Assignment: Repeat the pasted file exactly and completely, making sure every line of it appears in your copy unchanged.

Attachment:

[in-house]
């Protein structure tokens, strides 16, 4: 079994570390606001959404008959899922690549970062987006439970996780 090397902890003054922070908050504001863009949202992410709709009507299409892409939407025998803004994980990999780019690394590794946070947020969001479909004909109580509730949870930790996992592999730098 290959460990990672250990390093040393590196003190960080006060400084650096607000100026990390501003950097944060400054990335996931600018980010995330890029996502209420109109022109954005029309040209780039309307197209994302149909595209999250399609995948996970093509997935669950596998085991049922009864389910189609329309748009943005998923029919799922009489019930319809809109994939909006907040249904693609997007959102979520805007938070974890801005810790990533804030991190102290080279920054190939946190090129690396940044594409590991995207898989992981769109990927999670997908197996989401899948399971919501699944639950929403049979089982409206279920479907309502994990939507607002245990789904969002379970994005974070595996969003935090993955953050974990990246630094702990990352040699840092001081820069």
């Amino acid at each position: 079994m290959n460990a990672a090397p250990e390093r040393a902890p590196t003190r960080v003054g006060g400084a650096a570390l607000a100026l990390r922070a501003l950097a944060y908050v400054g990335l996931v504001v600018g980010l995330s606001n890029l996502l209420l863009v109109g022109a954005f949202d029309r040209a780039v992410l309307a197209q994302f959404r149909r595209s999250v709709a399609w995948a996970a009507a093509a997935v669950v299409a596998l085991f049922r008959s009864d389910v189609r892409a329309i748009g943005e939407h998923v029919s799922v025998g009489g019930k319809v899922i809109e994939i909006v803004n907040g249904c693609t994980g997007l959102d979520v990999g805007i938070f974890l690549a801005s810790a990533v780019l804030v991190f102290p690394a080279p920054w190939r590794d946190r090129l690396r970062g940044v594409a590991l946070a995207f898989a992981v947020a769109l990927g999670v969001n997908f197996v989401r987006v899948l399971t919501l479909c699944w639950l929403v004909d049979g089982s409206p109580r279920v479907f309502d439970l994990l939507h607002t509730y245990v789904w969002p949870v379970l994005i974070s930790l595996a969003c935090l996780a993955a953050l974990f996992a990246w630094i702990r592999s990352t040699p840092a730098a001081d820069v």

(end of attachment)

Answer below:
[in-house]
């Protein structure tokens, strides 16, 4: 079994570390606001959404008959899922690549970062987006439970996780 090397902890003054922070908050504001863009949202992410709709009507299409892409939407025998803004994980990999780019690394590794946070947020969001479909004909109580509730949870930790996992592999730098 290959460990990672250990390093040393590196003190960080006060400084650096607000100026990390501003950097944060400054990335996931600018980010995330890029996502209420109109022109954005029309040209780039309307197209994302149909595209999250399609995948996970093509997935669950596998085991049922009864389910189609329309748009943005998923029919799922009489019930319809809109994939909006907040249904693609997007959102979520805007938070974890801005810790990533804030991190102290080279920054190939946190090129690396940044594409590991995207898989992981769109990927999670997908197996989401899948399971919501699944639950929403049979089982409206279920479907309502994990939507607002245990789904969002379970994005974070595996969003935090993955953050974990990246630094702990990352040699840092001081820069």
């Amino acid at each position: 079994m290959n460990a990672a090397p250990e390093r040393a902890p590196t003190r960080v003054g006060g400084a650096a570390l607000a100026l990390r922070a501003l950097a944060y908050v400054g990335l996931v504001v600018g980010l995330s606001n890029l996502l209420l863009v109109g022109a954005f949202d029309r040209a780039v992410l309307a197209q994302f959404r149909r595209s999250v709709a399609w995948a996970a009507a093509a997935v669950v299409a596998l085991f049922r008959s009864d389910v189609r892409a329309i748009g943005e939407h998923v029919s799922v025998g009489g019930k319809v899922i809109e994939i909006v803004n907040g249904c693609t994980g997007l959102d979520v990999g805007i938070f974890l690549a801005s810790a990533v780019l804030v991190f102290p690394a080279p920054w190939r590794d946190r090129l690396r970062g940044v594409a590991l946070a995207f898989a992981v947020a769109l990927g999670v969001n997908f197996v989401r987006v899948l399971t919501l479909c699944w639950l929403v004909d049979g089982s409206p109580r279920v479907f309502d439970l994990l939507h607002t509730y245990v789904w969002p949870v379970l994005i974070s930790l595996a969003c935090l996780a993955a953050l974990f996992a990246w630094i702990r592999s990352t040699p840092a730098a001081d820069v």